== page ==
Thursday, March 28, 2013

Washington's Beloved Home and Yorktown Victory!

Mt. Vernon! What words can encompass the essence of George and Martha Washington? God fearing, honest, humble, determined, loyal, hospitable...all those and more. George was a surveyor, farmer, supreme military commander, and the first president of the United States. The people would have crowned him king. But he refused, and went home after his first term as president to be what he enjoyed most...a visionary farmer. "I hope someday or another, we shall become a storehouse and granary for the world." -George Washington to the Marquis de Lafayette, June 19th, 1788

The back porch, and view from it, looking across the Potomac River. The large tree is the original from Washington's days.

The wash house and kitchen area. When the weather was inclement, the clothes would be hung on a frame called a horse, thus the term, "clothes horse". We were not allowed to photograph the inside, but, it was quite plain, and the walls and trim gaudy in my estimation. Kelly green for the dining room was a bit much, but popular back then. Green supposedly helped the digestive process!

George's beloved farm and methods. Baby lambs were born just this week!

Towards the end of his life, the practice of slavery troubled him, so on his deathbed, he wrote in his will to free them as soon as his wife died (two years later). Martha (formerly a widow with two children) was so devoted to George that the day he died, she locked their bedroom door, never to return. She accompanied him all six winters during the war, helping where needed, and nursing the soldiers back to health. Her marble tomb rests beside Washington's with the inscription, "Martha Washington, consort of President George Washington. Consort: spouse of a reigning monarch, a companion or partner. Verb form? To agree or harmonize....I like that!

Then, on to Yorktown...the decisive victory that brought about our Liberty!

It's extremely difficult to summarize all we've learned today. But, two things are evident. We should not be celebrating the declaration of our independence on July 4th, 1776, but the victory at Yorktown on October 19th, 1781! And secondly, two tactical naval blunders by the British, the timely arrival of the entire French fleet from the West Indies, and two inclement weather patterns which aided the Americans, all point to the providence of God. The decisive battle that turned the tide for America's Independence was the naval "Battle of the Capes", between the French and English. Not a single American was involved!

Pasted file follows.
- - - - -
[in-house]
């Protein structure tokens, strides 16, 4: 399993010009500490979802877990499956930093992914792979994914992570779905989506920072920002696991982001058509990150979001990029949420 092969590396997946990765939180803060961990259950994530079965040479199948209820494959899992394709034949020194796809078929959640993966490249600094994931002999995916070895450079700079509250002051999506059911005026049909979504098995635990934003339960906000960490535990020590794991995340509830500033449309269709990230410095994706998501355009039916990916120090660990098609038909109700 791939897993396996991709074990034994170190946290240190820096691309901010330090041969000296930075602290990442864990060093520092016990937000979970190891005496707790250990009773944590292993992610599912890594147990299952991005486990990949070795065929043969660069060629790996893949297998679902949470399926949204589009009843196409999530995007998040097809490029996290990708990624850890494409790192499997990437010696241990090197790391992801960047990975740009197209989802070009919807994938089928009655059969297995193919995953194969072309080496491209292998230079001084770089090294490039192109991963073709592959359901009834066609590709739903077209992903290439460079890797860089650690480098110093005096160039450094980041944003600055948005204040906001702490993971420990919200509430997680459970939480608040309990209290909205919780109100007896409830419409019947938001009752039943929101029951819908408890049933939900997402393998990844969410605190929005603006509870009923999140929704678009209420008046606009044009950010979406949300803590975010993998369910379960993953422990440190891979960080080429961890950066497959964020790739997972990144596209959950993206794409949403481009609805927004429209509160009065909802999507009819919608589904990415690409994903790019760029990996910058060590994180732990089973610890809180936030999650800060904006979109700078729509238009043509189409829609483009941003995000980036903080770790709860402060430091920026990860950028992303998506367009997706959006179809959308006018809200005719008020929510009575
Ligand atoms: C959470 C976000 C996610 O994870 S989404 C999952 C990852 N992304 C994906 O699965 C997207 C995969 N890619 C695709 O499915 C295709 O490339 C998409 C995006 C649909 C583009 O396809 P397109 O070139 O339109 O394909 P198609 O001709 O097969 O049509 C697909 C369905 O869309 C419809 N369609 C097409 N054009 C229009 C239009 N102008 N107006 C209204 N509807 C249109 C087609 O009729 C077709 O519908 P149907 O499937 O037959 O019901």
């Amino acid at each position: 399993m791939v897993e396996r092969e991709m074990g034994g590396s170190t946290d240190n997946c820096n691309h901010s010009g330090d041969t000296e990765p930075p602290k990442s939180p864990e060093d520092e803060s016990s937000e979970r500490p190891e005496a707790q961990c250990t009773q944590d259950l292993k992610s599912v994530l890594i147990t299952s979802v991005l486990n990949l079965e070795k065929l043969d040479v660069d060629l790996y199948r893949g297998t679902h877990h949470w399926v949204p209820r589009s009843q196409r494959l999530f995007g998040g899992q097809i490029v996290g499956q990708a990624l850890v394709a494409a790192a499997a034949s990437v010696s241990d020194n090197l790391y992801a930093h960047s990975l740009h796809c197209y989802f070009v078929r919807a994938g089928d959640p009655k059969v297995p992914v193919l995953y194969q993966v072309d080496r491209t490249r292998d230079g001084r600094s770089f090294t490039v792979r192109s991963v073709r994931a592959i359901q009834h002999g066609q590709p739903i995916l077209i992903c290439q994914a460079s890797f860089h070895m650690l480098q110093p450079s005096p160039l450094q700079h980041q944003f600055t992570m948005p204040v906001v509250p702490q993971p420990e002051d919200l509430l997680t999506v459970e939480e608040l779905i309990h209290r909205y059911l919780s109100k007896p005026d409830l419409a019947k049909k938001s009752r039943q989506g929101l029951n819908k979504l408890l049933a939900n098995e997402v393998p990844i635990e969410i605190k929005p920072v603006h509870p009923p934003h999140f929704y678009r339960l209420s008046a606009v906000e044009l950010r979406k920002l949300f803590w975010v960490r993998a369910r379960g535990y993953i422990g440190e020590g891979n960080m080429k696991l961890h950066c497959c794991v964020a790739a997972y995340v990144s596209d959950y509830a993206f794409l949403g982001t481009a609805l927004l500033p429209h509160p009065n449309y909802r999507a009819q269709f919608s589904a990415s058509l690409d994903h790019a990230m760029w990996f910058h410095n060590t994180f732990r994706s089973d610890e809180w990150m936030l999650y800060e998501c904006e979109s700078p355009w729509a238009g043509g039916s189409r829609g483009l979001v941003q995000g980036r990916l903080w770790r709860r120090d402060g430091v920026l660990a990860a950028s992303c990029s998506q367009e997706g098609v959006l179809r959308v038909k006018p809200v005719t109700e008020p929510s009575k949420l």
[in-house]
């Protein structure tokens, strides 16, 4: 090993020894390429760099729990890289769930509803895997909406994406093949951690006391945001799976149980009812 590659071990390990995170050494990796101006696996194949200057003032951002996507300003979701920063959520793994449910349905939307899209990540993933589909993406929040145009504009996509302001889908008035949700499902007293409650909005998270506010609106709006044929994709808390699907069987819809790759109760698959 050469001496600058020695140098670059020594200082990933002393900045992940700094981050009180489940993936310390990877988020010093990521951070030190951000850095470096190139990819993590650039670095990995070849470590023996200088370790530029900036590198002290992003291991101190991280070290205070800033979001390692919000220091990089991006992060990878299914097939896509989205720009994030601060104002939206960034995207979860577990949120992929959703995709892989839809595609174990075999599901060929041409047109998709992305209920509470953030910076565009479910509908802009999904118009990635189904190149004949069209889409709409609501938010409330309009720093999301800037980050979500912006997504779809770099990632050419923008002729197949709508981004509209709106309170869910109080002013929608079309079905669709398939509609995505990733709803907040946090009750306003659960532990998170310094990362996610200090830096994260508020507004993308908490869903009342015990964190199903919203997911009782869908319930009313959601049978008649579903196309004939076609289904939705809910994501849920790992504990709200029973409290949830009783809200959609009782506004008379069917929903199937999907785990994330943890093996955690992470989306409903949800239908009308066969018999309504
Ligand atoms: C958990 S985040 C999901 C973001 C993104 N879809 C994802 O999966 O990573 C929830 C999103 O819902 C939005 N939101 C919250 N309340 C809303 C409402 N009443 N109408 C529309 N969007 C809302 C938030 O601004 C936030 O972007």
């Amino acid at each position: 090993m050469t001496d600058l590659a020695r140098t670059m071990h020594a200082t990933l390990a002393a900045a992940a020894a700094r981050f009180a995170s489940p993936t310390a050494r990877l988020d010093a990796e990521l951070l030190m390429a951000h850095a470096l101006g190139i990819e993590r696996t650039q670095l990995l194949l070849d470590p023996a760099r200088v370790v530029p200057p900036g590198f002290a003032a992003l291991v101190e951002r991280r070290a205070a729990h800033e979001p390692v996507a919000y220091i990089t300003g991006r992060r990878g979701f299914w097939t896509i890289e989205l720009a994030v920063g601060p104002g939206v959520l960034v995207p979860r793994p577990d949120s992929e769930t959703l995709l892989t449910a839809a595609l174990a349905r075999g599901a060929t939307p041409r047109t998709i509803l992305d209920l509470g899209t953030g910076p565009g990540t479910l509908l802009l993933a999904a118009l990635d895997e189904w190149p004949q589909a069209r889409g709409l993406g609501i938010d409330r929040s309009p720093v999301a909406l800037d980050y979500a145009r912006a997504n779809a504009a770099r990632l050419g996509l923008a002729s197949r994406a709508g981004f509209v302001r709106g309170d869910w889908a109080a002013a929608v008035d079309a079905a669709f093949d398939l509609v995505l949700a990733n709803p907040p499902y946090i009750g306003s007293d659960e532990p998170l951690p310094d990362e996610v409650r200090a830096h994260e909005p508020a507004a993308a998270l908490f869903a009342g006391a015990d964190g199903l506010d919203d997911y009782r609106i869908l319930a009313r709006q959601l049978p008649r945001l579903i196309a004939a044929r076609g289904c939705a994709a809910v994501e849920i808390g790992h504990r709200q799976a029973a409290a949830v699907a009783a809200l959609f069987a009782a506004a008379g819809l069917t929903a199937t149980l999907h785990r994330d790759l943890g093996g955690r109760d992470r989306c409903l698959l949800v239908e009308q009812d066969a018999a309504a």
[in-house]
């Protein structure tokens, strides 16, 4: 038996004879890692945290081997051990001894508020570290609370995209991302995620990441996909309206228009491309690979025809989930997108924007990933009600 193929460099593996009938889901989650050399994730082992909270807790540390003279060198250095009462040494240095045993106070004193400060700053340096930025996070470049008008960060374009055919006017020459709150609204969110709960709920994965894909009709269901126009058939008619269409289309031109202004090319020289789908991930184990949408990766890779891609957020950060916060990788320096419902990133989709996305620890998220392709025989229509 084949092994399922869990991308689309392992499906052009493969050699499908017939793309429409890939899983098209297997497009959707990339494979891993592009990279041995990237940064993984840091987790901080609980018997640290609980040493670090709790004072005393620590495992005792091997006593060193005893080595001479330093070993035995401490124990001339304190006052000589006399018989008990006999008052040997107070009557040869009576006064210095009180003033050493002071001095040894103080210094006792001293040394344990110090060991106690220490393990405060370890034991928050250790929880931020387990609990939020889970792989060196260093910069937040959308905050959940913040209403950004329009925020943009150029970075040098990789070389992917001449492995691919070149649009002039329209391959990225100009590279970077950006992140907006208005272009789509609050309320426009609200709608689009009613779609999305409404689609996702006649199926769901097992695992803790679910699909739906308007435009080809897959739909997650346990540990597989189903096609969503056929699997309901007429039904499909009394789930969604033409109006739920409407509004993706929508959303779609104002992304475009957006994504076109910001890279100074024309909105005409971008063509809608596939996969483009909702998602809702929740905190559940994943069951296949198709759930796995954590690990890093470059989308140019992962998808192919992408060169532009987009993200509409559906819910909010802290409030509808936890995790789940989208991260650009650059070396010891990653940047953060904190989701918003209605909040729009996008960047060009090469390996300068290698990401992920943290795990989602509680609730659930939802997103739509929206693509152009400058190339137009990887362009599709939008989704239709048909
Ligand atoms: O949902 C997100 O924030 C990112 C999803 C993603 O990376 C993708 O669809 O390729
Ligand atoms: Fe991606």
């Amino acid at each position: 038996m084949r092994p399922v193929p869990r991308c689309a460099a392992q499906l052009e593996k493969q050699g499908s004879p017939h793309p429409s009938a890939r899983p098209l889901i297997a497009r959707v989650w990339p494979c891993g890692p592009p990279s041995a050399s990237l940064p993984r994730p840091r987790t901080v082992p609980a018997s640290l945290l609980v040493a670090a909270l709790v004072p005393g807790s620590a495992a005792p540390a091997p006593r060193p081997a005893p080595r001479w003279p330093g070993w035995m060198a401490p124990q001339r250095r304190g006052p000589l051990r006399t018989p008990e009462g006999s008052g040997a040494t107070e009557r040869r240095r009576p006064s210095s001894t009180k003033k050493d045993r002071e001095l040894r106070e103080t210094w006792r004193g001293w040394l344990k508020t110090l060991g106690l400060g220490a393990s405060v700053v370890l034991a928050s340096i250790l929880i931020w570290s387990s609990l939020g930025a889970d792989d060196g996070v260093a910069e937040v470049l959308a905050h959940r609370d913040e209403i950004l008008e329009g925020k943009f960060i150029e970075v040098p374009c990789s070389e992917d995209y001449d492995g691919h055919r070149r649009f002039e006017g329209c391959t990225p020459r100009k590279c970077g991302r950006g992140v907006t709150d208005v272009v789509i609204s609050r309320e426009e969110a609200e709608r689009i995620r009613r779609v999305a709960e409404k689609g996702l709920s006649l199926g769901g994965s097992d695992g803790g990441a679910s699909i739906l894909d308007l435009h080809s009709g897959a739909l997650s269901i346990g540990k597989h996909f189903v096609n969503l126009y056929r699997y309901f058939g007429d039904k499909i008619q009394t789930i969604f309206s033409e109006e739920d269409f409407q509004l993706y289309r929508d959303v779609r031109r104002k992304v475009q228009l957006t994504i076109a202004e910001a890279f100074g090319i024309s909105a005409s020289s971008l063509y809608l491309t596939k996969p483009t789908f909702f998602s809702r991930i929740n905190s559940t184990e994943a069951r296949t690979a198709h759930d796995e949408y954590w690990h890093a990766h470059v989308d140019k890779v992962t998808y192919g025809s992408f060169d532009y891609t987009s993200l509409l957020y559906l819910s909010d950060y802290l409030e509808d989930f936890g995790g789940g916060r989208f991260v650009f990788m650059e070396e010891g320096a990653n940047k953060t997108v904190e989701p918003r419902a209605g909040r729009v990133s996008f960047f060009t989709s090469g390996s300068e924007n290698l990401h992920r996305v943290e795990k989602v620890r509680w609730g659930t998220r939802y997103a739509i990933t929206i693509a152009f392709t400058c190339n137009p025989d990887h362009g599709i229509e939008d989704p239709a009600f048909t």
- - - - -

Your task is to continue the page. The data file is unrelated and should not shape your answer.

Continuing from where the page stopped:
The war of independence had been going on for seven years by this time, and moral was low. Washington knew something had to be done soon, or there would be mutiny. The British had captured New York and Charleston, and were now stationed at Yorktown, a perfect location for their troops and fleet. So, they had constructed "redoubts", earthwork barriers or fortifications on land, to protect themselves from enemy fire. These were overlooking the York River, to defend the town and waterways. The British never guessed the French fleet would come to America's rescue!

To make these, trees were first cut down. Then large baskets, "gabions" were woven from branches. Next, bundles of sticks called "fascines" or, if thicker branches, "saucissons" were constructed. The men would lay out a line of the gabions, then dig a trench behind them, throwing the dirt into and around the baskets. This would fortify them against cannonballs. Next, the sides of the mounds, or redoubts, would be lined with fascines or saucissons, and then covered with sod. Heavy sharpened poles, or fraises, would be shoved into the side of the mounds at a perpendicular angle to prevent the enemy from climbing up the embankment.

Washington had changed his tactics, and marched his men from NY towards Yorktown, eventually arriving a mile from the British redoubts which were near the shore. French and American troops both constructed a redoubt facing the British and waterways, under cover of darkness IN ONE NIGHT, without notice, because God had sent rain and fog to provide cover, soften the dirt, and muffle the sound...amazing! This provided protection, so days later, the French and Americans took British redoubts 9 and one night!! Cornwallis and his army tried to escape across York River, but a storm destroyed their boats, allowing only 1,000 men to reach shore. Since the French fleet now controlled the waters, and realizing their predicament, the British surrendered, and the rest is history!

That's all folks...thanks again for joining our tour.  We hope you enjoyed it!  Please feel free to comment below...

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Journey into the Promised Land

Journey into the Promised Land
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